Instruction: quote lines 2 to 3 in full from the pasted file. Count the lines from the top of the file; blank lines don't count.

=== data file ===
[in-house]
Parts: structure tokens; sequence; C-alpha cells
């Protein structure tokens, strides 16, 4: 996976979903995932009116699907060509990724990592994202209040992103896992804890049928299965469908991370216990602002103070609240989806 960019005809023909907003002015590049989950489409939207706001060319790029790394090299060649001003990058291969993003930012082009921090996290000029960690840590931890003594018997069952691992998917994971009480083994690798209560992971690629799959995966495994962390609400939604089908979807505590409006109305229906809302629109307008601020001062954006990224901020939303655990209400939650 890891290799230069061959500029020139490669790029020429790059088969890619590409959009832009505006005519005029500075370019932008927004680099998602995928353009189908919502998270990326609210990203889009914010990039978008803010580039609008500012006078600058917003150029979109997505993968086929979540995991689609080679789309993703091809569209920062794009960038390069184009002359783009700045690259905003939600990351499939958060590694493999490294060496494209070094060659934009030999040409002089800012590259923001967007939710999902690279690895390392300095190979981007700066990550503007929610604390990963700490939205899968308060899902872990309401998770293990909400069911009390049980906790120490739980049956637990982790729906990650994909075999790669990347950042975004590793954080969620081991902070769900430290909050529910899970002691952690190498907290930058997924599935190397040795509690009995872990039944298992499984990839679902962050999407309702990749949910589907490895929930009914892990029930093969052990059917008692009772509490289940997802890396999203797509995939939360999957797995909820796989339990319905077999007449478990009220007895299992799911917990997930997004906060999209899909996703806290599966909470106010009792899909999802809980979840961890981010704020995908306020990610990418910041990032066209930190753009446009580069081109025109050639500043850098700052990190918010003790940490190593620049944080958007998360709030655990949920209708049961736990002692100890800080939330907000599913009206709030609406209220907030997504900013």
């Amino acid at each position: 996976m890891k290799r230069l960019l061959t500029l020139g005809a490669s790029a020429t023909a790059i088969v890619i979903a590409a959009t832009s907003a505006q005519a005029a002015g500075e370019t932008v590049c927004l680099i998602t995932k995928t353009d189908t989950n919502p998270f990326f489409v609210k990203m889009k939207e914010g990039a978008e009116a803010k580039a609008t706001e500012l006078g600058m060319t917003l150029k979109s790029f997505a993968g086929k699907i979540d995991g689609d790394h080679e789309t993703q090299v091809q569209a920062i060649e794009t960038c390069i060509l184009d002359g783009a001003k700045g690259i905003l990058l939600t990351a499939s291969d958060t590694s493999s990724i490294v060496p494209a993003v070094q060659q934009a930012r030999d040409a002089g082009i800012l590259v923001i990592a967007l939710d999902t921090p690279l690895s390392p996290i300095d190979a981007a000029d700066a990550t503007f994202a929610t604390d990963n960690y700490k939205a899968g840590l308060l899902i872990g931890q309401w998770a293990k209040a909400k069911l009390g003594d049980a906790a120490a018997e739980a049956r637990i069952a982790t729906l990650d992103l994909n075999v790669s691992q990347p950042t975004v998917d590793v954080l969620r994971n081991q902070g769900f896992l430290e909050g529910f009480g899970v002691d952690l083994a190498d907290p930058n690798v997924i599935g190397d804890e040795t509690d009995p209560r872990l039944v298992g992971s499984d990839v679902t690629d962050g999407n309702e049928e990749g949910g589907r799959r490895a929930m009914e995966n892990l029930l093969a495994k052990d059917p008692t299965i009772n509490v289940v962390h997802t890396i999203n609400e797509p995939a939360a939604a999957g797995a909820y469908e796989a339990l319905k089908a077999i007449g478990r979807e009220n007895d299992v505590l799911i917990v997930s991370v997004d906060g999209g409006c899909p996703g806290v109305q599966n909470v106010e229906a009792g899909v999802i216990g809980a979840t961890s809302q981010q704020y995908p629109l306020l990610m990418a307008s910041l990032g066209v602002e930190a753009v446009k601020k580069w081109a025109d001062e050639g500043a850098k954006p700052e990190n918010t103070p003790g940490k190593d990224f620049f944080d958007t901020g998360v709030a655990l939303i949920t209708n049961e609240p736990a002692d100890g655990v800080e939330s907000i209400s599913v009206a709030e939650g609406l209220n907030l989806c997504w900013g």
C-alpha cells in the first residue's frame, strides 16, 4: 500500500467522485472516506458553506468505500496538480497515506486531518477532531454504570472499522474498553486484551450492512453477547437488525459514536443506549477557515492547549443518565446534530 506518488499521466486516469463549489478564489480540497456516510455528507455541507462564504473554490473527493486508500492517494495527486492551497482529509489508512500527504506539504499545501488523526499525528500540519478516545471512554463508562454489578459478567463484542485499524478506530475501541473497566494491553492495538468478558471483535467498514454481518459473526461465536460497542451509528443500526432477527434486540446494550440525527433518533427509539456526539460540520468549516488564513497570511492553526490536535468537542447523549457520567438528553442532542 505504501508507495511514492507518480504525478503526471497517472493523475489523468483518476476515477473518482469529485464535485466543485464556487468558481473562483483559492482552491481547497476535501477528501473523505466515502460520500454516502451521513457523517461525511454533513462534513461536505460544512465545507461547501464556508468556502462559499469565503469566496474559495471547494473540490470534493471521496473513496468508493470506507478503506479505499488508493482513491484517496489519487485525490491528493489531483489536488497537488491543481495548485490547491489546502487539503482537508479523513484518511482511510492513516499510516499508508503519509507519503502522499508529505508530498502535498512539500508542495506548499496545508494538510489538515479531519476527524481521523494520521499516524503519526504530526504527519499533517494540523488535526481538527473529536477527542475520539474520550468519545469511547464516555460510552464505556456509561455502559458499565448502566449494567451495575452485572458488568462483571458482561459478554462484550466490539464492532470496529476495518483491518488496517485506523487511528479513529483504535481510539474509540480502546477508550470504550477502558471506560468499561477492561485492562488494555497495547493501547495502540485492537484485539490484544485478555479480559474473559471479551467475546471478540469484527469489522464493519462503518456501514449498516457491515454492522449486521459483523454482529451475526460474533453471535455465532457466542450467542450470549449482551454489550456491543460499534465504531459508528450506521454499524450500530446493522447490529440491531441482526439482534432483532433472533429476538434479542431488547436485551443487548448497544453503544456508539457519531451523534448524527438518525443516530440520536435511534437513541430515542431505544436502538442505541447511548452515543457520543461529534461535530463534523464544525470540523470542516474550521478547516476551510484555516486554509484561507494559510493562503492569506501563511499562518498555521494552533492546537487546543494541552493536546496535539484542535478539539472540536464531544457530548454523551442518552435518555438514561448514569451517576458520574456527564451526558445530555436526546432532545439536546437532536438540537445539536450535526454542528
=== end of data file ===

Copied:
Parts: structure tokens; sequence; C-alpha cells
């Protein structure tokens, strides 16, 4: 996976979903995932009116699907060509990724990592994202209040992103896992804890049928299965469908991370216990602002103070609240989806 960019005809023909907003002015590049989950489409939207706001060319790029790394090299060649001003990058291969993003930012082009921090996290000029960690840590931890003594018997069952691992998917994971009480083994690798209560992971690629799959995966495994962390609400939604089908979807505590409006109305229906809302629109307008601020001062954006990224901020939303655990209400939650 890891290799230069061959500029020139490669790029020429790059088969890619590409959009832009505006005519005029500075370019932008927004680099998602995928353009189908919502998270990326609210990203889009914010990039978008803010580039609008500012006078600058917003150029979109997505993968086929979540995991689609080679789309993703091809569209920062794009960038390069184009002359783009700045690259905003939600990351499939958060590694493999490294060496494209070094060659934009030999040409002089800012590259923001967007939710999902690279690895390392300095190979981007700066990550503007929610604390990963700490939205899968308060899902872990309401998770293990909400069911009390049980906790120490739980049956637990982790729906990650994909075999790669990347950042975004590793954080969620081991902070769900430290909050529910899970002691952690190498907290930058997924599935190397040795509690009995872990039944298992499984990839679902962050999407309702990749949910589907490895929930009914892990029930093969052990059917008692009772509490289940997802890396999203797509995939939360999957797995909820796989339990319905077999007449478990009220007895299992799911917990997930997004906060999209899909996703806290599966909470106010009792899909999802809980979840961890981010704020995908306020990610990418910041990032066209930190753009446009580069081109025109050639500043850098700052990190918010003790940490190593620049944080958007998360709030655990949920209708049961736990002692100890800080939330907000599913009206709030609406209220907030997504900013």